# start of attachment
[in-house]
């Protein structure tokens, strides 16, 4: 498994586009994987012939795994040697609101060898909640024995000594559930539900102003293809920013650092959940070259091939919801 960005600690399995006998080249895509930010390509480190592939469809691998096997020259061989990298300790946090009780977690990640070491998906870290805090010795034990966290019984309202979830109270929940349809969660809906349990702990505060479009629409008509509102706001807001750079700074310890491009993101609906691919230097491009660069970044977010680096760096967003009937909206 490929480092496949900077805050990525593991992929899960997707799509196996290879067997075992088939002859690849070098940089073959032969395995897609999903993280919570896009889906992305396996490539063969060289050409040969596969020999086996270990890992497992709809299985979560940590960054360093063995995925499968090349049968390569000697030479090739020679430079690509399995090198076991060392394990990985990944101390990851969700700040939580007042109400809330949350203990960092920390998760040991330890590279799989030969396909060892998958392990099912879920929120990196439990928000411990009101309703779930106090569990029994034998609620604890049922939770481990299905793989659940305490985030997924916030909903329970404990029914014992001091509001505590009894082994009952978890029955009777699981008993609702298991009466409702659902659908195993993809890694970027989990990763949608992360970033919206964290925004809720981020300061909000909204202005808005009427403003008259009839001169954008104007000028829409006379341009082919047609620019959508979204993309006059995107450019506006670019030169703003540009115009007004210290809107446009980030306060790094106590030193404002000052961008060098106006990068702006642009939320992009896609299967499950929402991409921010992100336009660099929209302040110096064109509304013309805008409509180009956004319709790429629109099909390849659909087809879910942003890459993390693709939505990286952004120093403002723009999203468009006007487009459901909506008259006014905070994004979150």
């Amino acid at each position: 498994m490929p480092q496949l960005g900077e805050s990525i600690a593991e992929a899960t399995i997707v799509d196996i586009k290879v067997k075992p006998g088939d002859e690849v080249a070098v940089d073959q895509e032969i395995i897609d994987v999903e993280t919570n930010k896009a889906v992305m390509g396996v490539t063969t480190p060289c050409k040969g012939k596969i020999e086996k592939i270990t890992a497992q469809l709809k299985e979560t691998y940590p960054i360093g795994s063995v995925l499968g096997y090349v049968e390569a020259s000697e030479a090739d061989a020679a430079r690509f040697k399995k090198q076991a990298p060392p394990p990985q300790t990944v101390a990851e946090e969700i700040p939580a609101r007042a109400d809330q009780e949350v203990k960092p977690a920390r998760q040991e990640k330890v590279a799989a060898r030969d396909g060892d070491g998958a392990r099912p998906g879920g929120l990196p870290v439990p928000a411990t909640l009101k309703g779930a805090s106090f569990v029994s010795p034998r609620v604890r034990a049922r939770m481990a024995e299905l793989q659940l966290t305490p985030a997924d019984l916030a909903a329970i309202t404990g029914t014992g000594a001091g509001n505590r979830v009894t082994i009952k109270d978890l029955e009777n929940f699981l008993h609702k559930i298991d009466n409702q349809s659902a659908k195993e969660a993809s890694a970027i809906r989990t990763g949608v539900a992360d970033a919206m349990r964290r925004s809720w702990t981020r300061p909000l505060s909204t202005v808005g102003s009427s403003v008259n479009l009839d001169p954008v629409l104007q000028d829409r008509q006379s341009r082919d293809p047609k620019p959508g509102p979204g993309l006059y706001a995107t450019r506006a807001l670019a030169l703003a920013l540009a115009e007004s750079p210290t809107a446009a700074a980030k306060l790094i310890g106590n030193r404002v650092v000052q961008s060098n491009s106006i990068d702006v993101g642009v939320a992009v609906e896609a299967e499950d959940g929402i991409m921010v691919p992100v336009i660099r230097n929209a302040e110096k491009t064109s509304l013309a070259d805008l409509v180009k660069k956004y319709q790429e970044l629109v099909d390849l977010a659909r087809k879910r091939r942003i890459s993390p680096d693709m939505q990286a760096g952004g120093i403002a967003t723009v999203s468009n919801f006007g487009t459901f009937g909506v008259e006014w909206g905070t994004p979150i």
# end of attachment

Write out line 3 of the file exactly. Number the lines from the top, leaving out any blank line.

């Amino acid at each position: 498994m490929p480092q496949l960005g900077e805050s990525i600690a593991e992929a899960t399995i997707v799509d196996i586009k290879v067997k075992p006998g088939d002859e690849v080249a070098v940089d073959q895509e032969i395995i897609d994987v999903e993280t919570n930010k896009a889906v992305m390509g396996v490539t063969t480190p060289c050409k040969g012939k596969i020999e086996k592939i270990t890992a497992q469809l709809k299985e979560t691998y940590p960054i360093g795994s063995v995925l499968g096997y090349v049968e390569a020259s000697e030479a090739d061989a020679a430079r690509f040697k399995k090198q076991a990298p060392p394990p990985q300790t990944v101390a990851e946090e969700i700040p939580a609101r007042a109400d809330q009780e949350v203990k960092p977690a920390r998760q040991e990640k330890v590279a799989a060898r030969d396909g060892d070491g998958a392990r099912p998906g879920g929120l990196p870290v439990p928000a411990t909640l009101k309703g779930a805090s106090f569990v029994s010795p034998r609620v604890r034990a049922r939770m481990a024995e299905l793989q659940l966290t305490p985030a997924d019984l916030a909903a329970i309202t404990g029914t014992g000594a001091g509001n505590r979830v009894t082994i009952k109270d978890l029955e009777n929940f699981l008993h609702k559930i298991d009466n409702q349809s659902a659908k195993e969660a993809s890694a970027i809906r989990t990763g949608v539900a992360d970033a919206m349990r964290r925004s809720w702990t981020r300061p909000l505060s909204t202005v808005g102003s009427s403003v008259n479009l009839d001169p954008v629409l104007q000028d829409r008509q006379s341009r082919d293809p047609k620019p959508g509102p979204g993309l006059y706001a995107t450019r506006a807001l670019a030169l703003a920013l540009a115009e007004s750079p210290t809107a446009a700074a980030k306060l790094i310890g106590n030193r404002v650092v000052q961008s060098n491009s106006i990068d702006v993101g642009v939320a992009v609906e896609a299967e499950d959940g929402i991409m921010v691919p992100v336009i660099r230097n929209a302040e110096k491009t064109s509304l013309a070259d805008l409509v180009k660069k956004y319709q790429e970044l629109v099909d390849l977010a659909r087809k879910r091939r942003i890459s993390p680096d693709m939505q990286a760096g952004g120093i403002a967003t723009v999203s468009n919801f006007g487009t459901f009937g909506v008259e006014w909206g905070t994004p979150i």